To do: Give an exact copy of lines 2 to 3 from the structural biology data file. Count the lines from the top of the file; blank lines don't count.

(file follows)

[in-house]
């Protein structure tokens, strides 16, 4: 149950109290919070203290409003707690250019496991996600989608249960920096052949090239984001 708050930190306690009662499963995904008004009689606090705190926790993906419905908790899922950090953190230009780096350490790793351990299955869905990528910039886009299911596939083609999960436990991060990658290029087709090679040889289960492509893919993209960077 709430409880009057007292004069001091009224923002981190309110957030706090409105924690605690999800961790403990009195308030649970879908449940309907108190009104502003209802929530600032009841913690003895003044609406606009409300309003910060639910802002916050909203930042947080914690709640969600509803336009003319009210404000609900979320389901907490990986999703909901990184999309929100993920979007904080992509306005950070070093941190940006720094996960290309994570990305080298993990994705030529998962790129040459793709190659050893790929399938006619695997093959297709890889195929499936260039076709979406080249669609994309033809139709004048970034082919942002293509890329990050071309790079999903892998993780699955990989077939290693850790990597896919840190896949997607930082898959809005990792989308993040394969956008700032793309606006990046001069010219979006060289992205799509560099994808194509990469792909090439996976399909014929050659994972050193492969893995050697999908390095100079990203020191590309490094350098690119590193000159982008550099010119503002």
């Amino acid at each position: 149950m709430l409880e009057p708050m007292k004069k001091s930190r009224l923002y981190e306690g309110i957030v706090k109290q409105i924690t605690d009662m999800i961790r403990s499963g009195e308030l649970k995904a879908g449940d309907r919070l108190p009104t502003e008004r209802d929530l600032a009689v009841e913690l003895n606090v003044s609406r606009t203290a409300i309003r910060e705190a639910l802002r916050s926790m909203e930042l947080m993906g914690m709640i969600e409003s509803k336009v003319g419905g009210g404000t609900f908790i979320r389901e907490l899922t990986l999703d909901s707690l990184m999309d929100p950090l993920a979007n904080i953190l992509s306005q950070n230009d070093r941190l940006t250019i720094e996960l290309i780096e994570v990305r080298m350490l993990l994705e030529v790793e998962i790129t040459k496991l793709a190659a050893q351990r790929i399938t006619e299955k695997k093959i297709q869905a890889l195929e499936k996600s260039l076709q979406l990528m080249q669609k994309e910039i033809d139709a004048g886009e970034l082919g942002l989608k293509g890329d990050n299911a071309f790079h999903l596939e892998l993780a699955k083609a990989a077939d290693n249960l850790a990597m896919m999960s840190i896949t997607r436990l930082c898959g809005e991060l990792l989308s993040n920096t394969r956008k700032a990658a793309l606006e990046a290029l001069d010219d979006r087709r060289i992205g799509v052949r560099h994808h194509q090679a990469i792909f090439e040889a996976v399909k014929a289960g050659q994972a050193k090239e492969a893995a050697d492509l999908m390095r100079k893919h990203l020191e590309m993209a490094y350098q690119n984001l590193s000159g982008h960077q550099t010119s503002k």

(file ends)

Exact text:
């Protein structure tokens, strides 16, 4: 149950109290919070203290409003707690250019496991996600989608249960920096052949090239984001 708050930190306690009662499963995904008004009689606090705190926790993906419905908790899922950090953190230009780096350490790793351990299955869905990528910039886009299911596939083609999960436990991060990658290029087709090679040889289960492509893919993209960077 709430409880009057007292004069001091009224923002981190309110957030706090409105924690605690999800961790403990009195308030649970879908449940309907108190009104502003209802929530600032009841913690003895003044609406606009409300309003910060639910802002916050909203930042947080914690709640969600509803336009003319009210404000609900979320389901907490990986999703909901990184999309929100993920979007904080992509306005950070070093941190940006720094996960290309994570990305080298993990994705030529998962790129040459793709190659050893790929399938006619695997093959297709890889195929499936260039076709979406080249669609994309033809139709004048970034082919942002293509890329990050071309790079999903892998993780699955990989077939290693850790990597896919840190896949997607930082898959809005990792989308993040394969956008700032793309606006990046001069010219979006060289992205799509560099994808194509990469792909090439996976399909014929050659994972050193492969893995050697999908390095100079990203020191590309490094350098690119590193000159982008550099010119503002």
């Amino acid at each position: 149950m709430l409880e009057p708050m007292k004069k001091s930190r009224l923002y981190e306690g309110i957030v706090k109290q409105i924690t605690d009662m999800i961790r403990s499963g009195e308030l649970k995904a879908g449940d309907r919070l108190p009104t502003e008004r209802d929530l600032a009689v009841e913690l003895n606090v003044s609406r606009t203290a409300i309003r910060e705190a639910l802002r916050s926790m909203e930042l947080m993906g914690m709640i969600e409003s509803k336009v003319g419905g009210g404000t609900f908790i979320r389901e907490l899922t990986l999703d909901s707690l990184m999309d929100p950090l993920a979007n904080i953190l992509s306005q950070n230009d070093r941190l940006t250019i720094e996960l290309i780096e994570v990305r080298m350490l993990l994705e030529v790793e998962i790129t040459k496991l793709a190659a050893q351990r790929i399938t006619e299955k695997k093959i297709q869905a890889l195929e499936k996600s260039l076709q979406l990528m080249q669609k994309e910039i033809d139709a004048g886009e970034l082919g942002l989608k293509g890329d990050n299911a071309f790079h999903l596939e892998l993780a699955k083609a990989a077939d290693n249960l850790a990597m896919m999960s840190i896949t997607r436990l930082c898959g809005e991060l990792l989308s993040n920096t394969r956008k700032a990658a793309l606006e990046a290029l001069d010219d979006r087709r060289i992205g799509v052949r560099h994808h194509q090679a990469i792909f090439e040889a996976v399909k014929a289960g050659q994972a050193k090239e492969a893995a050697d492509l999908m390095r100079k893919h990203l020191e590309m993209a490094y350098q690119n984001l590193s000159g982008h960077q550099t010119s503002k």